A dog who spends at least the first eight weeks of her life with littermates learns to avoid biting too hard in play. When she bites enough to hurt, the other puppy will yelp and turn away, so she quickly learns she can’t bite too hard if she wants to keep playing.
A dog who didn’t grow up with littermates may not have learned bite inhibition. All dogs have the potential to bite, so it’s a good idea to train this skill. If your dog bites too hard, say “ouch” in a firm voice and walk away. Repeat this any time the biting occurs, so your dog learns it isn’t appropriate.
You can also teach your dog the “leave it” command to reduce biting.
Some dogs bite each other’s necks as a show of dominance, typically during a fight. They may use a less aggressive version of this behavior during play. If your dog is nibbling or biting your cat, it’s important to assess whether the behavior is aggressive or not.
A true display of dominance would most likely include other aggressive behavior. Examples include:
- Taking food and water bowls or other resources
- Aggressive staring or growling
- Snarling or showing teeth
Dog Is Jealous
If your dog interrupts while you are petting your cat by nibbling the cat’s ears or fur, your dog may be jealous. In this case, nibbling may be an aggressive gesture that can lead to fighting.
It’s important to spend equal amounts of time with each pet. Dogs need quality one-on-one time with their owners, such as games of fetch or agility training, to blow off steam and feel secure in their bond with you.
Dogs nibbling their own fur can be a self-soothing behavior to help ease anxiety. While it’s rare for dogs to nibble other animals for this reason, keep an eye out for other signs of anxiety, such as:
- Destroying objects around the house
Many dogs were bred to herd other animals. In some breeds, herding behavior includes nipping at livestock’s heels to keep them in line. Movement can trigger a herding dog’s instincts, leading them to herd other pets, children, or even you.
This behavior is most common in breeds such as:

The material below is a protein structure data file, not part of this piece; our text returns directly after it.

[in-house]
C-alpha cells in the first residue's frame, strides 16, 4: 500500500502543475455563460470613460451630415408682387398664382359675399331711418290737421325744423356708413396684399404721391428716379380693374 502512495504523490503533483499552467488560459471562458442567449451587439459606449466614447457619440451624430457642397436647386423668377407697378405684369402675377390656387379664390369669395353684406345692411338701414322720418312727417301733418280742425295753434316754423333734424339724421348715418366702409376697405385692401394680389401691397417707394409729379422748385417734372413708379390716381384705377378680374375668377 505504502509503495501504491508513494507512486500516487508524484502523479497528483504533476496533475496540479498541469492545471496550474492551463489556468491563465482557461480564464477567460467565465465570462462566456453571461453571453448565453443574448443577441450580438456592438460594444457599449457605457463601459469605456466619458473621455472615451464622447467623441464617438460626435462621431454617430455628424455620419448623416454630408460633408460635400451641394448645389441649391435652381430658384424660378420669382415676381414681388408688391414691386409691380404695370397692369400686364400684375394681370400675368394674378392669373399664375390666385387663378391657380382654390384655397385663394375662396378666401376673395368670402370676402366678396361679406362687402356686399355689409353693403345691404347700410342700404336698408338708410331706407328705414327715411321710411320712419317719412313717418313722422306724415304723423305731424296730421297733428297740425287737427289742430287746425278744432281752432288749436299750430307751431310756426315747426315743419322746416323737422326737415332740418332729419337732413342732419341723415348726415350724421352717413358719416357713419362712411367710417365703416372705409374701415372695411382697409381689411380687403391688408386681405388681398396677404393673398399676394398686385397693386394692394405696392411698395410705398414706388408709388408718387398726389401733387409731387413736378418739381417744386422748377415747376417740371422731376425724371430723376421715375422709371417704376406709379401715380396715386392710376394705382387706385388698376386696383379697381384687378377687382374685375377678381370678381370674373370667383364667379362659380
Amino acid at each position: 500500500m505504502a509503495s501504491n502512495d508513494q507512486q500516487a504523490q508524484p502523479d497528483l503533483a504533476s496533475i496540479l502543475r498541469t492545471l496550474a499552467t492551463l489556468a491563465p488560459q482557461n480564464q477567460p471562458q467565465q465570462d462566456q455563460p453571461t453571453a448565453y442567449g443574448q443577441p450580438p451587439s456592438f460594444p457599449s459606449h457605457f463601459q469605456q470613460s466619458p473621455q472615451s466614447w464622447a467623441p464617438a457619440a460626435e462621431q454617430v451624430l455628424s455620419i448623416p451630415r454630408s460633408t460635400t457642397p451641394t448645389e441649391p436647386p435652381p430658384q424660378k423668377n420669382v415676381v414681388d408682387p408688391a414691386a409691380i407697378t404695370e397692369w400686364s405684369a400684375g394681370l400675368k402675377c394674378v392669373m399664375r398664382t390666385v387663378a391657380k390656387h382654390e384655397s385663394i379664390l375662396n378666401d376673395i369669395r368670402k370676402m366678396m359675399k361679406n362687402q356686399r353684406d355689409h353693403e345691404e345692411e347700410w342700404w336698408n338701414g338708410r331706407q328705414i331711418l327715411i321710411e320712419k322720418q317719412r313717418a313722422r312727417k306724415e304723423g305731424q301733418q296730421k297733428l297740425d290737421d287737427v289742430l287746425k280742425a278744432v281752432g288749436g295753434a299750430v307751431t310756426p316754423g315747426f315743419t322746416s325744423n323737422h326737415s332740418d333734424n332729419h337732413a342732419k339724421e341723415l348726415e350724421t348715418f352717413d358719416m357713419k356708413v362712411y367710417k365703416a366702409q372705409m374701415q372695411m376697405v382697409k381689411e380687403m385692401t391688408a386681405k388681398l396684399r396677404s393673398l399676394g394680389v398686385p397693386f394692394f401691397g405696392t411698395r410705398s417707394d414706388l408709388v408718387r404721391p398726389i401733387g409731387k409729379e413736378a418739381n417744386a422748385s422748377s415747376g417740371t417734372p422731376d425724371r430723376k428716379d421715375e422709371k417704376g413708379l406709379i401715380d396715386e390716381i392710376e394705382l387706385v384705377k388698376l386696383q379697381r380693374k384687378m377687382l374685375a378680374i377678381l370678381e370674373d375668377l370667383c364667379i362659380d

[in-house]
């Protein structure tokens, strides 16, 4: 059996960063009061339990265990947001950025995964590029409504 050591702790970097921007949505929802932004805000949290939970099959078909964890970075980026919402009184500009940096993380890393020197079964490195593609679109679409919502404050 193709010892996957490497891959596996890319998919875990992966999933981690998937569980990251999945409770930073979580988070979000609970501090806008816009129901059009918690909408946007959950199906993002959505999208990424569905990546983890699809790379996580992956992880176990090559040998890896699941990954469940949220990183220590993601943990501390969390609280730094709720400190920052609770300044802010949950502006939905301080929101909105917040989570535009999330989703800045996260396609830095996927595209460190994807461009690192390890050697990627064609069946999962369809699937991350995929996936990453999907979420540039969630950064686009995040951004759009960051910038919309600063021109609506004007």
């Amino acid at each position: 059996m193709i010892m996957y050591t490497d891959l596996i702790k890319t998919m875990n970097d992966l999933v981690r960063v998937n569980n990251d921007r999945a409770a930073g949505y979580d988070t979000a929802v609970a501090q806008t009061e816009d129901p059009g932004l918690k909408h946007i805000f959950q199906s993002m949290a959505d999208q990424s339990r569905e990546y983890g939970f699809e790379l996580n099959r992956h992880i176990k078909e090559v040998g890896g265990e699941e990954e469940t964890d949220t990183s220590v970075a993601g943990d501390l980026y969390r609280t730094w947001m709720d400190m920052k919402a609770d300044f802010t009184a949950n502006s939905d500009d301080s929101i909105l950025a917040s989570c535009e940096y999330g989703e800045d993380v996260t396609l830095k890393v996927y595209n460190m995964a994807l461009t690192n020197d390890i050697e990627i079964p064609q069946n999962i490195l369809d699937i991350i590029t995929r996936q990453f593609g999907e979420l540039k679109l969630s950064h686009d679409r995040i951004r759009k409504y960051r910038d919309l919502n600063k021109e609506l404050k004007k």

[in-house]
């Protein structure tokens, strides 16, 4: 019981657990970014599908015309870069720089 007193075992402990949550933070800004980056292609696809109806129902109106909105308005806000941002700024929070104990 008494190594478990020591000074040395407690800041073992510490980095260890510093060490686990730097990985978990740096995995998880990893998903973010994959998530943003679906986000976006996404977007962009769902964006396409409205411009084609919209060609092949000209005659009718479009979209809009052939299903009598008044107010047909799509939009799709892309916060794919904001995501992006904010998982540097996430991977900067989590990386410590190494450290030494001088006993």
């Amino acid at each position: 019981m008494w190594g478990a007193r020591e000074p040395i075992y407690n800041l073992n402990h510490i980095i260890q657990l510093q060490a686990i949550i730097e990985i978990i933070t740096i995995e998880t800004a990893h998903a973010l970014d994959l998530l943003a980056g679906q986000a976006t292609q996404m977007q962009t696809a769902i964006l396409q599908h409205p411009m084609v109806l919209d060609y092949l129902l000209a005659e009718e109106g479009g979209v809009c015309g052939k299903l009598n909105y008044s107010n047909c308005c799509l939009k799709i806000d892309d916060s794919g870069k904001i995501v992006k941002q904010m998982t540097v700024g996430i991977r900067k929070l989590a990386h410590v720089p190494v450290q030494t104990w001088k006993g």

- Cattle dogs
Nibbling can also be a gentle way of asking for attention, though this is more likely if your dog is nibbling you, rather than the cat. Still, if your dog and cat have a close relationship, your dog may nibble to get attention from her buddy.
A hard nibble is a warning, the precursor to a real bite. This is a sign of poor impulse control. If you notice this behavior, it’s important to train your dog other ways to respond in stressful situations instead of biting.
Chewing can ease pain or itching in young puppies’ gums or new teeth. The discomfort can lead them to use their teeth on anything in sight, including your cat or even you. Some puppies grow out of nibbling behavior as their teeth grow in, but it’s still important to train dogs not to bite too hard or as an uncontrolled response to stressful situations.
Dogs and cats don’t share a common language. In fact, much of their body language has opposite meanings for the two species. Nibbling can be a way for your dog to try to communicate with your cat. Depending on the situation, nibbling can convey things like:
- I want to play
- You’re part of my pack
- Leave me alone
- Don’t take my stuff
- I’m in charge
Trying To Remove Fleas From The Cat
Finally, nibbling can serve a more practical purpose: if your cat has fleas, your dog may be trying to remove them. Dogs and cats both groom themselves to get rid of fleas. If your pets have a good relationship, your dog may extend this courtesy to your cat, too.
How To Get Your Dog To Stop Nibbling On Your Cat
Just Separate Them